EX­PAN­SION OF COLO­NIAL SPAN­ISH HORSES FROM SANTA FE, AND MIX­ING WITH FRENCH AND ENGLISH HORSES

EQUUS - - Conformation Insights -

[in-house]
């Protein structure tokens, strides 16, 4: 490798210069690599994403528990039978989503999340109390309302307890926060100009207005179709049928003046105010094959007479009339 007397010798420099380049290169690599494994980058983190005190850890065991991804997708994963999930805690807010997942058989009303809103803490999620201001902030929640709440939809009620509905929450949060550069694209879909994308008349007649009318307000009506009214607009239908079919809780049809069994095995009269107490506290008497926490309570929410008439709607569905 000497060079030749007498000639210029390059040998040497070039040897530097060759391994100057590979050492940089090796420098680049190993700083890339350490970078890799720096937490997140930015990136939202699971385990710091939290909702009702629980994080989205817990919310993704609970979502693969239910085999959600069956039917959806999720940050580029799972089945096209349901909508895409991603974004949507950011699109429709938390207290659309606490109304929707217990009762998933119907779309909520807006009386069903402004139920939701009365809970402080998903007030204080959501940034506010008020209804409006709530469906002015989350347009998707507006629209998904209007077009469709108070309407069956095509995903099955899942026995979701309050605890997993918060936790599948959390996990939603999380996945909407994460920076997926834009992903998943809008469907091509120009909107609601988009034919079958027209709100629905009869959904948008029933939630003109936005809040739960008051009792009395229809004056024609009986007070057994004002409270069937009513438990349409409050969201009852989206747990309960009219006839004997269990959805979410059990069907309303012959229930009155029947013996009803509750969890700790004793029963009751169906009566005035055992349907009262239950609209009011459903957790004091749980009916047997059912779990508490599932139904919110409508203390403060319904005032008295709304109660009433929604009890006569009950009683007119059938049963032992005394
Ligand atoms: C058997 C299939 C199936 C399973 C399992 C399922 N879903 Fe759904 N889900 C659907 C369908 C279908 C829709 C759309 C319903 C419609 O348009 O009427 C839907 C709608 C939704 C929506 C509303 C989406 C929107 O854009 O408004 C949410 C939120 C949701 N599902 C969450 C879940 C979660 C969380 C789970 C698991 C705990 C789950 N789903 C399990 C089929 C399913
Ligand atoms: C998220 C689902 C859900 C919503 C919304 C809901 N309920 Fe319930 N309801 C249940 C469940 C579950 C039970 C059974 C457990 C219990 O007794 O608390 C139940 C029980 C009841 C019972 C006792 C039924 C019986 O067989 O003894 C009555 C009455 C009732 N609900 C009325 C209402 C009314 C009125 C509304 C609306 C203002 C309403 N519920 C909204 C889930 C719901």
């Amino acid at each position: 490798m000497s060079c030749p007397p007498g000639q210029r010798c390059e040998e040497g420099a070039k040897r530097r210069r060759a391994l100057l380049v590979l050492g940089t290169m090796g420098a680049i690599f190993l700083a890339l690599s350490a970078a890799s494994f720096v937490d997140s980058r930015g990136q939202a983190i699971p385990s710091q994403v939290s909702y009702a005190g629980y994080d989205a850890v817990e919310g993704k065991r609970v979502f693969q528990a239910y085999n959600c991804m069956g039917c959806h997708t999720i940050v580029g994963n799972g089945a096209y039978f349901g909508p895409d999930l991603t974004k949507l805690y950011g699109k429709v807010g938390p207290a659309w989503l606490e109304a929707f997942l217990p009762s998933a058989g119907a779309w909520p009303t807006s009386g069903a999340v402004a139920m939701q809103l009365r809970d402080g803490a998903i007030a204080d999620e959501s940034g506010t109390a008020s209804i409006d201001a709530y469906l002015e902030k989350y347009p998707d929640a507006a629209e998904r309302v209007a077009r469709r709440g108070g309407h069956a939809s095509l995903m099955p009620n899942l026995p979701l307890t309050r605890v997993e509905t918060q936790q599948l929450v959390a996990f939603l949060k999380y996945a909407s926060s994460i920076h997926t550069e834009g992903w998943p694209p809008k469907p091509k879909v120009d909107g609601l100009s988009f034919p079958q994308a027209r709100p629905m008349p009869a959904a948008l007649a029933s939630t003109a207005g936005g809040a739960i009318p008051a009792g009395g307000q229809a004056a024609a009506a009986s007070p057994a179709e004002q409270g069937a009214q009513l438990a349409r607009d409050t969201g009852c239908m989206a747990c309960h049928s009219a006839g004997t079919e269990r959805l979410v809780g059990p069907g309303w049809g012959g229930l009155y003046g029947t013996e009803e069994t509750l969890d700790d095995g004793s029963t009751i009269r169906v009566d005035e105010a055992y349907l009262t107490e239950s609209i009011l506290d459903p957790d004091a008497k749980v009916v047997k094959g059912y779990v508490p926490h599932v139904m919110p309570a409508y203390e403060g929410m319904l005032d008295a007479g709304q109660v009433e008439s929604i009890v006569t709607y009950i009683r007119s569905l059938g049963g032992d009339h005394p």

There were once herds of Mus­tangs on the western plains so nu­mer­ous as to be be­yond count. Stephen Austin’s 1829 maps of eastern Té­jas bear the no­ta­tion “im­mense herds of wild horses.” As the first three maps show, the Mus­tang pop­u­la­tion ex­plo­sion came from Santa Fe, a Span­ish-Mex­i­can colony in what is now New Mex­ico. As the maps show, pur­ple zones of mix­ing de­vel­oped east of the Mis­sis­sippi but the ge­o­graphic scale was much smaller. By 1790, French ex­plo­ration west­ward from Mon­treal and south­ward down the Mis­sis­sippi, and Amer­i­can ex­pe­di­tions head­ing north­west­ward to the head­wa­ters of the Mis­souri cre­ated the ini­tial Plains Cayuse pop­u­la­tion ( pur­ple zone north of St. Louis and west of the Mis­sis­sippi). By 1870, Amer­i­can im­mi­gra­tion to Span­ish-Mex­i­can Té­jas and Cal­i­for­nia had shifted the pur­ple zone west­ward and south­ward. De­spite the fact that Plains Cayuses once mounted many In­dian tribes and most cow­boys and va­que­ros, the type is rarely seen to­day.

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